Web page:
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Tuesday, September 7, 2010

Glean Team

In the late days of summer we find ourselves not just in good books but purusing with interest and appetite the local foliage as well.   Though we are very urban here, just a mile or so from downtown, there a good many fruit trees in the area filled with bounty that is dropping earthward.  We’ve been getting in the way some.  Troy and I climbed to the roof of a local abandoned building (easily accessible as it’s on a steep slope and one side is very low) and harvested apples and figs last week.  A few days later we ravaged an Italian plum tree in front of an apartment building just a block away.  And today Amy and I went with ladder and tarp to a local cherry plum tree, as Amy had procured a cherry pitter from her mom.  As with operations of the recent past, I climbed up the ladder and sometimes into the tree, and Amy worked the ground.  When we arrived there were a couple of urban hipsters already harvesting the tree we had planned to pick.  One was draped sloth-like across the lower branches and the other holding a glass bowl over his head like a Greek statuette one might pass on at a garage sale.  When we expertly unfolded our tarp and ladder, they examined our approach with interest and commented grudgingly on our “technology.”  There was plenty for all parties.  We tried both branch shaking and picking the fruit individually.  The tree was really heavy with fruit and it was fermenting all over the ground.  We left with two large bags full; Troy pitted them all, and we made plum butter. 

Reading Notes 
Gleanings in literature have included a very clean copy of Joe Sacco’s Palestine, the award-winning graphic depiction of his visits to Jerusalem and Palestine and the very gritty times he had there.  It’s a very real and accurate, often dispassionate look at the extremely sorry state of affairs there and the ease with which so much of the world, including the local Jewish population can overlook, or justify even, the prison-like atmosphere that pervades the region.  Sacco is a skilled artist and the pages sometimes rival Crumb for the minute and intricate cross hatching and complex layout.  Sacco has a thing for mouths though, and teeth, lips -- his own, notably -- that is a little hard to appreciate.  But it sinks into the experience he creates on a page and stays with one: all the talk, the hunger, the shouting and the words, the coarse manipulation lips can wrap themselves around when backed by the black steel of guns and concrete.  Edward Said impressively writes the intro, mincing about as few words on the matter as his long-time associate and co-author, Chomsky, who has called Israel a "pariah state," responsible not just for behavior that rivals anything ever done to the Jews short of gas chambers at home, but for supporting black operations and the most brutal of regimes with arms, equipment  and training all over the world.  It’s great to see the form broach such a heavy issue of our times with the poignancy that documented personal experience can provide.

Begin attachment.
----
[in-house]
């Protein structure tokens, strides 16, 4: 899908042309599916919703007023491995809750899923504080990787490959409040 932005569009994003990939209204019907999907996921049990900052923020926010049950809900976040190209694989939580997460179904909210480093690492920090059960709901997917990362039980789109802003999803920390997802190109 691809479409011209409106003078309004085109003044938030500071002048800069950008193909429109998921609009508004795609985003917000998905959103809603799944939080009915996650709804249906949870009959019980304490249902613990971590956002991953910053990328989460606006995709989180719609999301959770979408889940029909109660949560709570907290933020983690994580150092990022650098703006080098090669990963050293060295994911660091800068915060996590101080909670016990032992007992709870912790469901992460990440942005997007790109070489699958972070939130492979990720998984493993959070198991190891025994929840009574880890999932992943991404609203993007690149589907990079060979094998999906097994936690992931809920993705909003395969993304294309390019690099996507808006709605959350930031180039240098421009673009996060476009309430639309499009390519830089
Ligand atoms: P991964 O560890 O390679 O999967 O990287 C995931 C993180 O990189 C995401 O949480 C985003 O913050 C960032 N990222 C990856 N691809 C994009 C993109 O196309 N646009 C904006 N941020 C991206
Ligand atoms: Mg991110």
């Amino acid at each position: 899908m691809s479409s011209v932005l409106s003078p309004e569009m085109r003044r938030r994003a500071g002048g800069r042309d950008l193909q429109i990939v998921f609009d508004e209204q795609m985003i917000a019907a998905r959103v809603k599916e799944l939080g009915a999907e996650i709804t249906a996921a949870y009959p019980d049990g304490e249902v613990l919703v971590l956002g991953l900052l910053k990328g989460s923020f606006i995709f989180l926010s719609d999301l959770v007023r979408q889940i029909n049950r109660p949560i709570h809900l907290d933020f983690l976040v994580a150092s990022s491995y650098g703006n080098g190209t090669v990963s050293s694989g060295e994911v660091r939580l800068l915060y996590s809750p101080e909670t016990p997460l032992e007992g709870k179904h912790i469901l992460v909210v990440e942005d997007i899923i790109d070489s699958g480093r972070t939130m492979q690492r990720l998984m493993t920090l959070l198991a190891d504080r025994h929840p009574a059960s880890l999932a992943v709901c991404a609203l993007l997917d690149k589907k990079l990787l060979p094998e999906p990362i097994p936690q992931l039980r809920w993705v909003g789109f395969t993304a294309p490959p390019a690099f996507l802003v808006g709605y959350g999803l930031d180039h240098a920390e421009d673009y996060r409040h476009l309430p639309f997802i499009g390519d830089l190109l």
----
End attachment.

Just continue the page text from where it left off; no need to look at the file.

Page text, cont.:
I’m also reading Death Beat, “a Columbian journalist’s life inside the cocaine wars,” an ARC that’s falling apart in my hands, by Maria Jimena Duzan.  It’s a pretty great story, told firsthand from an employee of  the paper El Espectador, who witnessed the rise of the cocaine economy in Columbia through the 80’s and 90’s with the likes of Pablo Escobar and the Cali and Medellin cartels doing battle between themselves, the government, the U.S. and just about everybody there.  She writes from a very classist perspective, and her opinions about the various players certainly are in accord with this; but she is a skilled reporter as well, and the sheer madness and lawlessness that grips the entire country as their economy gets sucked into an enormous battle of wills, with competing forces inside and outside the historical power structure all earning huge sums of money providing the U.S. with snortable goods is truly an amazing story.  It’s kind of like what the U.S. would look like if all the war and covert operations and economic manipulation we do throughout the world all happened within our borders.  As if the back room deals between the Contra mercenaries and coke heads and Iranian hostage takers and Israeli mercenaries and guerilla armies were to all center on New Jersey.  Imagine how  this would tear the fabric of this culture as tens of thousands of our most notable persons were gunned down by all sides and how it would shred the polite (comparatively) system of government we live with at home like so many stacks of El Espectador when their headquarters was bombed.  It’s a very lively and astounding tale,  just down the coast from the home we know. 

-- Sean

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